Our individual worlds are pretty well defined by our corporate interaction and collective perception. We spend much of our time rubbing alongside one another, identifying with like-minded people in clusters and tribes.
We all belong to institutions, but what lies at the centre of this tribal experience of the world and do we tend towards exclusive or inclusive processes of organsation?
Over the past few weeks we’ve been treated to something rather spectacular outside the window as evening sets in. Huge, intimidating, pulsing black clouds, bulging with rhythm, swelling and shrinking through the sky. It’s an incredible display of beauty and is apparently a murmeration of starlings preparing to roost for the night.
I invariably become mesmerised by the display. More and more birds join the dance. It looks choreographed and staged. The sort of thing humans would pay good money to see. It contains the a level of aesthetic charm that humans could never achieve without technology.
It’s so easy to get lost in it. Alone you wouldn’t notice the tiny birds that are only a little bigger than a robin, but they come together and create this giant creature full of power and elegance, towering above us.
Why? To protect themselves in large numbers, to keep warm, and to share information about feeding areas.
Their goal is not to give humans a nice evening show after a hard days work. That is merely a byproduct for us.
We all play a part in murmerations and human swarms. We allow ourselves to be led, and we allow others to follow us.
1. You can’t see what you’re doing when you’re in the crowd
I was watching yesterday as everyone who walked down our street found their eyes being drawn up to the skies, and like me they couldn’t look away. But only from our perspective, outside of the flock, can you see the beauty. For the birds it’s a purely practical exercise.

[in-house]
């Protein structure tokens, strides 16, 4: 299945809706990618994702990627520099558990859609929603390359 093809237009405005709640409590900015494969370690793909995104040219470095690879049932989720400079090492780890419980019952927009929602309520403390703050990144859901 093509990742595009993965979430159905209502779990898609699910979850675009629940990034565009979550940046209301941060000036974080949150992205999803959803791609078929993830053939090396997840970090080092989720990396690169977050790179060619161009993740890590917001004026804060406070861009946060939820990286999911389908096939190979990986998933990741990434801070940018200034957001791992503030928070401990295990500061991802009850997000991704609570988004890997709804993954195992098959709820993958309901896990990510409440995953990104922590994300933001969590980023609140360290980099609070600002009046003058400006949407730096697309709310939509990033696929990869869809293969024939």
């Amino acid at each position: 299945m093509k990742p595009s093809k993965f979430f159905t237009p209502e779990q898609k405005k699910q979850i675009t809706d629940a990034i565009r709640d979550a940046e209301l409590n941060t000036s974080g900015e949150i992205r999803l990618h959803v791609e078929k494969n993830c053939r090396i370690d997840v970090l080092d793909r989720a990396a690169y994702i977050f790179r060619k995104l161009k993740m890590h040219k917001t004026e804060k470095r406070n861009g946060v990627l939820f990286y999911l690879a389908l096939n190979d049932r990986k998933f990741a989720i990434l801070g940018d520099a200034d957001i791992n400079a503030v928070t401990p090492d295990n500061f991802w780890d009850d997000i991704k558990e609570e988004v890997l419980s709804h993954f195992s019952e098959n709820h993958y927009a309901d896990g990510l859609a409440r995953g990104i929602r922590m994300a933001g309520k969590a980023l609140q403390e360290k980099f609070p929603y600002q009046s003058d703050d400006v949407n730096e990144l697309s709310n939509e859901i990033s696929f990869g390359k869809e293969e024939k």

We can never see the bigger picture. It’s impossible. If we’re in there doing something then we can’t be outside it assessing its impact or perception on a larger scale. If that’s what we’re looking to do then we’re doing it for the wrong reasons. It’s the difference between genuine, authentic culture and the kind of perception-driven culture that defines much of western society today.
Authentic culture is the byproduct of human experience, not something we can manipulate without eventually being found out.
2. Empowering the Flock
I don’t know who the leader of the great swarm was. I don’t know whether they had one or whether like a snowball the murmeration picks up starlings as it goes and they kind of move with a subconscious magnetism that leads them.
Every single one of those birds is important, and from our perspective none of them are more significant than the others. If there is leadership within the flock its objective is to create a singular entity, to empower all of the birds as key members of this big body.
A leader inspires, supports, and empowers people. They can do that from anywhere, and moreover they don’t have to do it in front of large crowds. They can do it from within.
3. The Bird is Not Consumed
As the murmeration grows it changes. It swells and moves in different ways. I noticed last night that there were two separate clouds and as time went on one of them started to shrink. The starlings were gradually moving over to join the larger cloud. From what I could tell there wasn’t a sense of the small cloud being consumed by the big cloud, but rather the birds were being absorbed into the big cloud as they moved across. Eventually there was one huge murmeration, pulsing with a brand new rhythm across the sky.
The movement was created by the whole crowd, and changed by the new birds, it was not dictated by those who started it just because they got there first. This is a healthy institution. Not one that tolerates new members but tells them to join a pre-constructed rhythm (consuming them), but one that invites the new members to get involved in creating a brand new rhythm. A rhythm that speaks for all the flock.